Don’t get me wrong, just because a medium makes a piece of entertainment directed at a certain demographic, that doesn’t mean it is necessarily acceptable. Porn, for example. It is directed at young male adults most of the time, but if you see a guy sitting on the subway openly reading an issue of Big Deluxe Booties, you aren’t going to think that is very acceptable.
Since there is such a large series of factors that would go in to us studying what makes something acceptable, it would be easier for us to look at what makes it unacceptable. For our porn-freak, the problem is mostly going to be that he is exposing unwanting parties (children) to the material since he is in public with it and it is considered such adult material. This is mostly due to the objectification of women while showing their naughty bits.
Comic books, on the other hand, suffer from a different stigmata. It’s almost in the opposite direction of porn. Comics are too childish. Granted seeing an adult male in public with porn may not please you, but you can’t say you are surprised by the demographic he represents having the material. Imagine if it were a teenage boy, or even younger. Now the abhorrence really comes out.
A comic book, though, has the opposite affect. If you see a kid reading a comic book, no big deal, right? Now imagine a grown man, or “worse,” a grown man with a child, and *gasp* he’s reading a comic book.
Come on! Grow up pal! You have kids!
So why does this instigate such a negative reaction? Well, comics promote a fictional world of adults in tights, that do irrational acts of strength or bravery to thwart evil and let good triumph yet again. Kiddie stuff. So what happens when the comic book is about a father, and his drive to protect and provide for his family? How he grows his relationship with his wife, and how he cares for his children?
The fact that he is a superhero almost becomes trivial.
Now, we have a paradigm shift.
It’s no secret there are adult-themed comics. Blood, gore, violence, advanced social issues, etc… Believe me, I’ve read Watchmen as many times as any self-respecting comic fan should. But with Animal Man, it’s not adult-themed. Because it is still, at its core, a hero trying to save the day. But it is adult-relatable, and even more importantly, it is parent-relatable. As a child, we all wanted to be Superman. We wanted to save the day and be invincible. This related to our childish naivety that good always beats evil, and the lack of need in accepting our own mortality. Then as an adolescent, we might gravitate more toward Batman, because at this point in our lives we understand that bad things happen to good people and we want to rise from that.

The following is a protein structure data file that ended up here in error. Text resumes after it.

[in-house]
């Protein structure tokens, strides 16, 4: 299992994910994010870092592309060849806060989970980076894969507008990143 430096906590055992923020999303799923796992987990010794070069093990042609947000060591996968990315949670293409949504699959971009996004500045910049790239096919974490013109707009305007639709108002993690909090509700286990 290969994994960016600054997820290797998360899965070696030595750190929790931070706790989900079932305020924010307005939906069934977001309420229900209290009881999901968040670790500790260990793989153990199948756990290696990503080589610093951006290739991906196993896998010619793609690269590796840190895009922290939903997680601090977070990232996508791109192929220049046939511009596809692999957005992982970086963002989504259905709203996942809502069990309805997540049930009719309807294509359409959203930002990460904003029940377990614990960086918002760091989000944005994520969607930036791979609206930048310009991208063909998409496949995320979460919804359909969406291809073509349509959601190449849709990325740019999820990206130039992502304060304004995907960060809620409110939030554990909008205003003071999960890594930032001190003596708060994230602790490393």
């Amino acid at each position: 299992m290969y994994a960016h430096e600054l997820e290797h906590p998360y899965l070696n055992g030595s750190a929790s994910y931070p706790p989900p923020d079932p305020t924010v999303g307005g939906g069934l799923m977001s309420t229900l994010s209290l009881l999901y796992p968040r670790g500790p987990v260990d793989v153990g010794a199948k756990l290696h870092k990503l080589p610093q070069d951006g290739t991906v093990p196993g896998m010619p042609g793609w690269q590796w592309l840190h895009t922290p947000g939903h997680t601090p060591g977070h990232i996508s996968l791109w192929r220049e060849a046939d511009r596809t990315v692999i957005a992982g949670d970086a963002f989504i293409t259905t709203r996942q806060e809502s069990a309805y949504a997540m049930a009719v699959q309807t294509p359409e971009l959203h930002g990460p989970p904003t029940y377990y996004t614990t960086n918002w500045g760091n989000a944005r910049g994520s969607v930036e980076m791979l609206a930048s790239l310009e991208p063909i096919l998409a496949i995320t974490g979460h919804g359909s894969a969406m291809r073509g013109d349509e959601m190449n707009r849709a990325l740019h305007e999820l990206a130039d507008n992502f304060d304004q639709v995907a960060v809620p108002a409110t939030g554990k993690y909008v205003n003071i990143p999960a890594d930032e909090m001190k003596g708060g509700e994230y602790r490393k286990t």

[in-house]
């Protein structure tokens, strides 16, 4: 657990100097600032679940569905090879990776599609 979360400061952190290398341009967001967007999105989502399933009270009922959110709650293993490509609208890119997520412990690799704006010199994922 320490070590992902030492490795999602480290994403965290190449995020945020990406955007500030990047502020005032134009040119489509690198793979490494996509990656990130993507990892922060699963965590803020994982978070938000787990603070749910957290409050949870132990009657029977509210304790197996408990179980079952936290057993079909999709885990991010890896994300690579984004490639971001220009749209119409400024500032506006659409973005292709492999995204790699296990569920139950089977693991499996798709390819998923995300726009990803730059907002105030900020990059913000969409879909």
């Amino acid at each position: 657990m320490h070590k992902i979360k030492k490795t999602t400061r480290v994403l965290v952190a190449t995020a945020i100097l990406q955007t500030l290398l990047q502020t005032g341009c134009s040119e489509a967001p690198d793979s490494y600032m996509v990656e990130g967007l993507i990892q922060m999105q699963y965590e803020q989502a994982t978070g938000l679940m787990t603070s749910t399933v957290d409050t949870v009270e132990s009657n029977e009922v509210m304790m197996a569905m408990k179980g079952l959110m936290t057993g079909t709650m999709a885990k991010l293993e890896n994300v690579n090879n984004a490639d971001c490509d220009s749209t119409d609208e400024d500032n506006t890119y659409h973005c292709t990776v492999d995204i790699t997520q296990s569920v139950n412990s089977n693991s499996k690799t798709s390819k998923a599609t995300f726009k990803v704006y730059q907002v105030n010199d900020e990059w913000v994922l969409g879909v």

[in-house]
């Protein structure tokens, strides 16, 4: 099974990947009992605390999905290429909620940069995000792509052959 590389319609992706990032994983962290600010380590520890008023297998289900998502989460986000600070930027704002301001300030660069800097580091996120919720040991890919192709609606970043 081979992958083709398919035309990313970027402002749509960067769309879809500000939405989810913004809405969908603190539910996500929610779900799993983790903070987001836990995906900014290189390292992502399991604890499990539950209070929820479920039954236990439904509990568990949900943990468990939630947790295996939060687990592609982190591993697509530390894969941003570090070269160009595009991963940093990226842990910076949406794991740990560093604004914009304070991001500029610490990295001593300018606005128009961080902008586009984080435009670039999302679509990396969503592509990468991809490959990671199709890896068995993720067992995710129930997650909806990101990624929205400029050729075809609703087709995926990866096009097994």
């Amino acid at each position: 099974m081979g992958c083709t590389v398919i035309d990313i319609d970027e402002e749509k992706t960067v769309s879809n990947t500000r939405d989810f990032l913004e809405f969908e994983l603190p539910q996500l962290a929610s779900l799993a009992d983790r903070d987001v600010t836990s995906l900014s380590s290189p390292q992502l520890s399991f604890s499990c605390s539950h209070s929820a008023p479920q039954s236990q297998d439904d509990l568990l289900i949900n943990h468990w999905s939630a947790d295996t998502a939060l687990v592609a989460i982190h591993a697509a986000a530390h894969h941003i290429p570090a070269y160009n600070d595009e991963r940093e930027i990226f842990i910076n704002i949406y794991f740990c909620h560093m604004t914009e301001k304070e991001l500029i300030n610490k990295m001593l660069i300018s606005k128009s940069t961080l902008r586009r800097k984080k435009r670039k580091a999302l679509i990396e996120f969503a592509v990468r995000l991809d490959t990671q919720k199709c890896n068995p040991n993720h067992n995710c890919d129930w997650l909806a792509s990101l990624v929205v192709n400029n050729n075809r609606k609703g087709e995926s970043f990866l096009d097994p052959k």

Or if you are a young woman, you might relate to Wonder Woman, who has been a long standing symbol of feminine power in a male world. Or maybe you feel the weight of responsibility piling up on you as you grow into your teenage years and relate more to Spiderman.
Rarely, if ever, do we have a story in the comic book medium that relates to the responsible parent crowd. At least not one that is still considered a major title. Walking Dead comes to mind, with Rick and his son Carl, but that story is more a look at society as a whole. The parent dynamic is just a small part. Regardless, I assure you Animal Man is worth a look whether you are a parent or not. Just check any review of this new series by Jeff Lemire, and I promise you will find nothing but high praise. The main characters are fleshed out. The plot is suspenseful and original. And beyond all else, as cliché as it sounds, it can be enjoyed by children and parents alike.
Unfortunately, at the end of the day, there are always going to be those people that stick to their hard-nosed and old fashioned ideals that only children are allowed to enjoy “childish” things. For them, I like to quote author C. S. Lewis, “When I became a man I put away childish things, including the fear of childishness and the desire to be very grown up.”